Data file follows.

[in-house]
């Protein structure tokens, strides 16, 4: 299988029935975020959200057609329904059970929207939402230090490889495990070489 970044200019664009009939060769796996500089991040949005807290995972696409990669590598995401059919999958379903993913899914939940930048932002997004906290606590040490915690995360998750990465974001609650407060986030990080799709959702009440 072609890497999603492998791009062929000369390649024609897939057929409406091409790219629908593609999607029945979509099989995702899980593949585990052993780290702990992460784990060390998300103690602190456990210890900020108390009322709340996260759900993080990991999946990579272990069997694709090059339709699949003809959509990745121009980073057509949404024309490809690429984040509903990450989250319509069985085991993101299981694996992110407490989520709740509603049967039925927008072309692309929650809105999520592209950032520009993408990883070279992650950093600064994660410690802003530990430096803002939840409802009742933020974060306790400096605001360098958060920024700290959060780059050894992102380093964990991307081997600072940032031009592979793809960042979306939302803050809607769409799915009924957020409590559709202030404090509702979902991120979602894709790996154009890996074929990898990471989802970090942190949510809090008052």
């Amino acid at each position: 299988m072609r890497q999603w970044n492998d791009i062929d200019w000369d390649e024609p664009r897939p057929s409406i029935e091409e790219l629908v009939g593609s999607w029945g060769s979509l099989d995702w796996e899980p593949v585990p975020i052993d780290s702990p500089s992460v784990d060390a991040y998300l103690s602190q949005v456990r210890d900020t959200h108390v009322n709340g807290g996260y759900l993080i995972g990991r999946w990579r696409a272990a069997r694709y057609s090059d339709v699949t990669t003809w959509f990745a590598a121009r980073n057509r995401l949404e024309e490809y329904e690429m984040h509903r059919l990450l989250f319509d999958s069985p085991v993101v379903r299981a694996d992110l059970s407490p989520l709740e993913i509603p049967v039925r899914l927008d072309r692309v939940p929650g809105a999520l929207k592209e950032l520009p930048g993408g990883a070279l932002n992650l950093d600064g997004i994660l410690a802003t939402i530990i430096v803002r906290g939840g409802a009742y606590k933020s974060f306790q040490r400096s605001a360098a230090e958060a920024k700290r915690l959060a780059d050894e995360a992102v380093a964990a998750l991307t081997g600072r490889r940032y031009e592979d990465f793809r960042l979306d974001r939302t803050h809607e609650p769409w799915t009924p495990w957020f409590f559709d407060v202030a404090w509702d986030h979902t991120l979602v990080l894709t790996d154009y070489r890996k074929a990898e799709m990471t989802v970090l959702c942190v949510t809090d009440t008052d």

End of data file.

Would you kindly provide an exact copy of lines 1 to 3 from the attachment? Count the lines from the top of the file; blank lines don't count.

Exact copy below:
[in-house]
């Protein structure tokens, strides 16, 4: 299988029935975020959200057609329904059970929207939402230090490889495990070489 970044200019664009009939060769796996500089991040949005807290995972696409990669590598995401059919999958379903993913899914939940930048932002997004906290606590040490915690995360998750990465974001609650407060986030990080799709959702009440 072609890497999603492998791009062929000369390649024609897939057929409406091409790219629908593609999607029945979509099989995702899980593949585990052993780290702990992460784990060390998300103690602190456990210890900020108390009322709340996260759900993080990991999946990579272990069997694709090059339709699949003809959509990745121009980073057509949404024309490809690429984040509903990450989250319509069985085991993101299981694996992110407490989520709740509603049967039925927008072309692309929650809105999520592209950032520009993408990883070279992650950093600064994660410690802003530990430096803002939840409802009742933020974060306790400096605001360098958060920024700290959060780059050894992102380093964990991307081997600072940032031009592979793809960042979306939302803050809607769409799915009924957020409590559709202030404090509702979902991120979602894709790996154009890996074929990898990471989802970090942190949510809090008052």
């Amino acid at each position: 299988m072609r890497q999603w970044n492998d791009i062929d200019w000369d390649e024609p664009r897939p057929s409406i029935e091409e790219l629908v009939g593609s999607w029945g060769s979509l099989d995702w796996e899980p593949v585990p975020i052993d780290s702990p500089s992460v784990d060390a991040y998300l103690s602190q949005v456990r210890d900020t959200h108390v009322n709340g807290g996260y759900l993080i995972g990991r999946w990579r696409a272990a069997r694709y057609s090059d339709v699949t990669t003809w959509f990745a590598a121009r980073n057509r995401l949404e024309e490809y329904e690429m984040h509903r059919l990450l989250f319509d999958s069985p085991v993101v379903r299981a694996d992110l059970s407490p989520l709740e993913i509603p049967v039925r899914l927008d072309r692309v939940p929650g809105a999520l929207k592209e950032l520009p930048g993408g990883a070279l932002n992650l950093d600064g997004i994660l410690a802003t939402i530990i430096v803002r906290g939840g409802a009742y606590k933020s974060f306790q040490r400096s605001a360098a230090e958060a920024k700290r915690l959060a780059d050894e995360a992102v380093a964990a998750l991307t081997g600072r490889r940032y031009e592979d990465f793809r960042l979306d974001r939302t803050h809607e609650p769409w799915t009924p495990w957020f409590f559709d407060v202030a404090w509702d986030h979902t991120l979602v990080l894709t790996d154009y070489r890996k074929a990898e799709m990471t989802v970090l959702c942190v949510t809090d009440t008052d």